Tuesday, April 5, 2011

Clean the Temple of Your Heart

Woe to you, scribes and Pharisees, you hypocrites. You are like whitewashed tombs, which appear beautiful on the outside, but inside are full of dead men's bones and every kind of filth.   -  Matthew 23:27

I am leading a book club with one of the other postulants on Graham Greene's classic  The Power and the Glory. The main character is a priest who is running for his life during the persecutions that religious endured after the 1910 revolution in Mexico.

The priest is not a saint; he is an alcoholic who fathered a child in a moment of inebriated weakness. He finds himself on the run, the last priest in the Mexican state. He knows he does not deserve to be a martyr and he is afraid to die. Graham Greene, in typical fashion, creates a story with no easy answers, a story that challenges as much as it frustrates.

Which is why not everyone in the book club liked the novel. One woman said with a grimace, "This story is grim." And it truly is. But I have learned a lot from reading the book, especially from the main character, the priest (who remains unnamed throughout the story).

The priest knows he is weak, sinful and undeserving of God's love. But the reader begins to discover a true humility and capacity for forgiveness in this unlikely character. He is able to forgive even the most heinous behavior from others because he understands that he is a sinner himself and has no right to judge that others are worse. At one point in the book he says with emotion, "If there's ever been a single man in this state damned, then I'll be damned too ... I wouldn't want it to be any different. I just want justice, that's all."

Unfortunately, many people, including myself, are not as holy on the inside as we are on the outside. We get caught up in the exteriors of spiritual life. We focus on eliminating sins that others can see. And once we get to a point where our outward sins cause us less embarrassment and we feel justified, we sit back on the porch of our spiritual life and complacently drink lemonade. We lull ourselves into mediocrity by comparing, always finding other people who make us feel like we have it together spiritually. We think, "Well, at least I am not that bad." We only work hard spiritually when our messy insides begin to show on the outside. We keep up appearances, but not much else.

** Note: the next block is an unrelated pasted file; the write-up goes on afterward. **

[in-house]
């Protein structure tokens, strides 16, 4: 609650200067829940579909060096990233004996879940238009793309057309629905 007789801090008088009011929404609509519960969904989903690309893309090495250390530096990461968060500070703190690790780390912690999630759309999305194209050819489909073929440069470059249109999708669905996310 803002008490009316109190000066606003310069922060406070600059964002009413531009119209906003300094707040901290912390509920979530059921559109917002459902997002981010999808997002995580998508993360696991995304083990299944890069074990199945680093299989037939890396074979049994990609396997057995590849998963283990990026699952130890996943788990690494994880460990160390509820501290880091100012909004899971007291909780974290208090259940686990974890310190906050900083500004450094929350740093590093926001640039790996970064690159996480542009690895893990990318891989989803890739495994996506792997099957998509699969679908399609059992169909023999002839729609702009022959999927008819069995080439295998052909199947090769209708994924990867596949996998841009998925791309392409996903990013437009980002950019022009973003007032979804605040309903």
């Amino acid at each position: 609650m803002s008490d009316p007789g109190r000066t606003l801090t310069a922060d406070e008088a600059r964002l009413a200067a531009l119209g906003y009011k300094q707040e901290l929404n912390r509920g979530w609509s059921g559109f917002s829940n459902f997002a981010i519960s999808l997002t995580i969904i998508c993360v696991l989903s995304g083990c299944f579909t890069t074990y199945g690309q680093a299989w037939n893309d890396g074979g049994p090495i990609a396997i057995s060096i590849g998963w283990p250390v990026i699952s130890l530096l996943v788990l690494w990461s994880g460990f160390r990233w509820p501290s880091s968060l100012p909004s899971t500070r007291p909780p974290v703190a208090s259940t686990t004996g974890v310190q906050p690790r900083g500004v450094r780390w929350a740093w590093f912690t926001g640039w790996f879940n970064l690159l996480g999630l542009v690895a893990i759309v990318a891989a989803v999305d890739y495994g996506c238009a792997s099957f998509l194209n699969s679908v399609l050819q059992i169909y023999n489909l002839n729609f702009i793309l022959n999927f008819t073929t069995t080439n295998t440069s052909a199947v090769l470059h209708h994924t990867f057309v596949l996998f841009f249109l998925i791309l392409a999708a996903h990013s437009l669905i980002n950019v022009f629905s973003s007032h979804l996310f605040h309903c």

The priest in The Power and the Glory is a mess on the exterior but on the interior his heart is clean. He does not harbor hate or anger towards people. He does not let negative feelings and unforgiveness build up inside, turning the temple walls of his soul black with poison. He does not think he is better than other people. He does not judge. The priest knows his place in relation to God. He understands his nothingness. I may not be an alcoholic with an illegitimate child but I cannot say the same about myself.

Maybe you can recognize the priest in the parable that Jesus tells the Pharisees:

Two people went up to the temple area to pray; one was a Pharisee and the other was a tax collector. The Pharisee took up his position and spoke this prayer to himself, 'O God, I thank you that I am not like the rest of humanity--greedy, dishonest, adulterous--or even like this tax collector. I fast twice a week, and I pay tithes on my whole income.' But the tax collector stood off at a distance and would not even raise his eyes to heaven but beat his breast and prayed, 'O God, be merciful to me a sinner.' I tell you, the latter went home justified, not the former; for everyone who exalts himself will be humbled, and the one who humbles himself will be exalted. - Luke 18:11-14

Jesus seems to suggest in this parable that he would rather have a person who sins outwardly on His hands than a person who seems to have it together on the outside but thinks he is better than others and has no need for forgiveness. Of course Jesus calls us to both inward and outward holiness. God is not only looking for outward adherence to His law; He is looking for a deep conversion of our hearts.

Jesus wants us to cleanse the temples of our hearts and Lent is a good time to do this. It is a time to admit that we do not have it together and even if we have it together on the outside, our insides need serious deep cleaning. God is not looking for meaningless exterior penances in this time of conversion, He only wants penance when it cleans our heart. Together in these next few weeks of Lent, let us focus on the interior walls of our heart. Every day God is giving us opportunities to clean up the dark soot that has gathered there. The blackness of sin keeps us from seeing the face of God.

So, before Easter arrives, let's do some spring cleaning!

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